University Calculus: Early Transcendentals (3rd Edition)

Published by Pearson
ISBN 10: 0321999584
ISBN 13: 978-0-32199-958-0

Chapter 9 - Section 9.3 - The Integral Test - Exercises - Page 504: 8



Work Step by Step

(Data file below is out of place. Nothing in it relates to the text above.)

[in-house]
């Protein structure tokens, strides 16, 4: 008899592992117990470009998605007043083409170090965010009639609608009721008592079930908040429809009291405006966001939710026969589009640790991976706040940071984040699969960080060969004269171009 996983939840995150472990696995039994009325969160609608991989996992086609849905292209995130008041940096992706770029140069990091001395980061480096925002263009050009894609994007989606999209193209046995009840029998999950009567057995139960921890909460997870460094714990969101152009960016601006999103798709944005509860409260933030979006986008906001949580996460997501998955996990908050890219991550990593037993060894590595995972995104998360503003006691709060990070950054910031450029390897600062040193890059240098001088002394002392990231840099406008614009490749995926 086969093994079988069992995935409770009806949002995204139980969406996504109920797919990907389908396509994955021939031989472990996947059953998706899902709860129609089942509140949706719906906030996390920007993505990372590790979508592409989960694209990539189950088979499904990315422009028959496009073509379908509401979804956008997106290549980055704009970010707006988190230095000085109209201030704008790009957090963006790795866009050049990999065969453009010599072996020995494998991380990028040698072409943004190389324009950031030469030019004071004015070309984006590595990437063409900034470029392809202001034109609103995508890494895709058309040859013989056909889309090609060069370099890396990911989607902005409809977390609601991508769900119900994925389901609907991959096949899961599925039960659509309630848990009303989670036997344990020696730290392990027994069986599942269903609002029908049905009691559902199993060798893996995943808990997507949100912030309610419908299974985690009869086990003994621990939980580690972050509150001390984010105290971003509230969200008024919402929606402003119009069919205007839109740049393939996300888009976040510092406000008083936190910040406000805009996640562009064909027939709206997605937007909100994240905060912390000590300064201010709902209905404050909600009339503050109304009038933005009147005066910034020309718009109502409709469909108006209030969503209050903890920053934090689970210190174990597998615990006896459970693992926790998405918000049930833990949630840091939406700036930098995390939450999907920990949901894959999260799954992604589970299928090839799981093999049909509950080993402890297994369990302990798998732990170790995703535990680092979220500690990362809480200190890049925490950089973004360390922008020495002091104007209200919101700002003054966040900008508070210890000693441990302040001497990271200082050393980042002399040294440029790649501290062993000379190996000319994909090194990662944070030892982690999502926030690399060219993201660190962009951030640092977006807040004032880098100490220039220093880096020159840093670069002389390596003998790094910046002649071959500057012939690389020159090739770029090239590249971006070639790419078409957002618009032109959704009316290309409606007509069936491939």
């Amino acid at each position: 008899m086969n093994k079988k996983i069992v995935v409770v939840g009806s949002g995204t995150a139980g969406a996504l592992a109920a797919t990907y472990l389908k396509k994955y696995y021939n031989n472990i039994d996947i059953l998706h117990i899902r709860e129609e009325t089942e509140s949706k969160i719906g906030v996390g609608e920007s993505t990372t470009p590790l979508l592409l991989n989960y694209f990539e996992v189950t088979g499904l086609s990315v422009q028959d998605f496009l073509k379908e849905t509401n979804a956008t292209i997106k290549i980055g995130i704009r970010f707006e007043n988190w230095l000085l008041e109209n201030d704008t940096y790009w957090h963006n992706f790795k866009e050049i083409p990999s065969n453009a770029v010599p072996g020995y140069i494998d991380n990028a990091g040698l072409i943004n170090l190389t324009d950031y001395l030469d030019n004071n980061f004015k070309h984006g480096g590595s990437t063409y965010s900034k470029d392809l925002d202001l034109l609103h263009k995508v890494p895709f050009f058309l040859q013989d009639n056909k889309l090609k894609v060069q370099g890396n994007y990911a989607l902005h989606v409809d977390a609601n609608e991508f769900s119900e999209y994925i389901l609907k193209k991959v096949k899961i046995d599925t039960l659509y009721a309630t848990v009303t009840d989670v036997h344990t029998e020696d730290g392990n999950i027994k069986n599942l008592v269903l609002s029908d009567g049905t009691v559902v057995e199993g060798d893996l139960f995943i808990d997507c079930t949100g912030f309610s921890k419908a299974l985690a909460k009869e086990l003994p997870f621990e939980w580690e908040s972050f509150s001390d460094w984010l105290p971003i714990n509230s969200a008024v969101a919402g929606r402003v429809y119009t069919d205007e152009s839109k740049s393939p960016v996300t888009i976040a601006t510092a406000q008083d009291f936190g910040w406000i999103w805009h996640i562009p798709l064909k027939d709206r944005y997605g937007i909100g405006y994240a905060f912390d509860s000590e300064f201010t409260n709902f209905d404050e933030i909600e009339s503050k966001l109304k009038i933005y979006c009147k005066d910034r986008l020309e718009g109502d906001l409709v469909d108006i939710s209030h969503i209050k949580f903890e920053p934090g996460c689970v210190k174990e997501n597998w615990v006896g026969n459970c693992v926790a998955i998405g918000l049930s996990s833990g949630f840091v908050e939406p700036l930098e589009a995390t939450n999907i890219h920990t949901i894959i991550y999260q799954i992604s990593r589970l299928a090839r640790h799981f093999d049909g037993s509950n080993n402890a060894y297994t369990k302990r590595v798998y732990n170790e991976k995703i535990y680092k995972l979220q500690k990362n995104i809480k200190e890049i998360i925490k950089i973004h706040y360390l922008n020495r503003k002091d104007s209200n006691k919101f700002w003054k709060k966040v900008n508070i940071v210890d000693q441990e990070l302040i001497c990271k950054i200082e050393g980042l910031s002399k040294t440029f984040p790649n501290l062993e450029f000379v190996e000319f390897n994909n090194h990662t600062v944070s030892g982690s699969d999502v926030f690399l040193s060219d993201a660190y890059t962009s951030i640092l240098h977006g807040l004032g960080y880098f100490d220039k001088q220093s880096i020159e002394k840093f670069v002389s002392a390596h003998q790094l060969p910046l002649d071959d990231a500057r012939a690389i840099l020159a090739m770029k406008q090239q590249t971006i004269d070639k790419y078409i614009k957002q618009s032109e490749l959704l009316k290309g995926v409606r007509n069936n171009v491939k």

Consider $f(x)=\dfrac{\ln x^2}{x}$ This is positive, continuous for $x \geq 2$ and $f(x)$ is decreasing for $x \gt 3$ Now, take the integral test to find the convergence and divergence for the sequence. We have $\int_3^\infty \dfrac{\ln x^2}{x}dx= \lim\limits_{a \to \infty} \int_3^a \dfrac{\ln x^2}{x}dx$ or, $ \lim\limits_{a \to \infty} [2(\ln x)]_3^a=\lim\limits_{a \to \infty} [2(\ln a)-2(\ln 3)]= \infty$ Hence, the sequence $\Sigma_{n=2}^\infty \dfrac{\ln n^2}{n}=\dfrac{\ln 4}{2}+\Sigma_{n=3}^\infty \dfrac{\ln n^2}{n}$ is Divergent.
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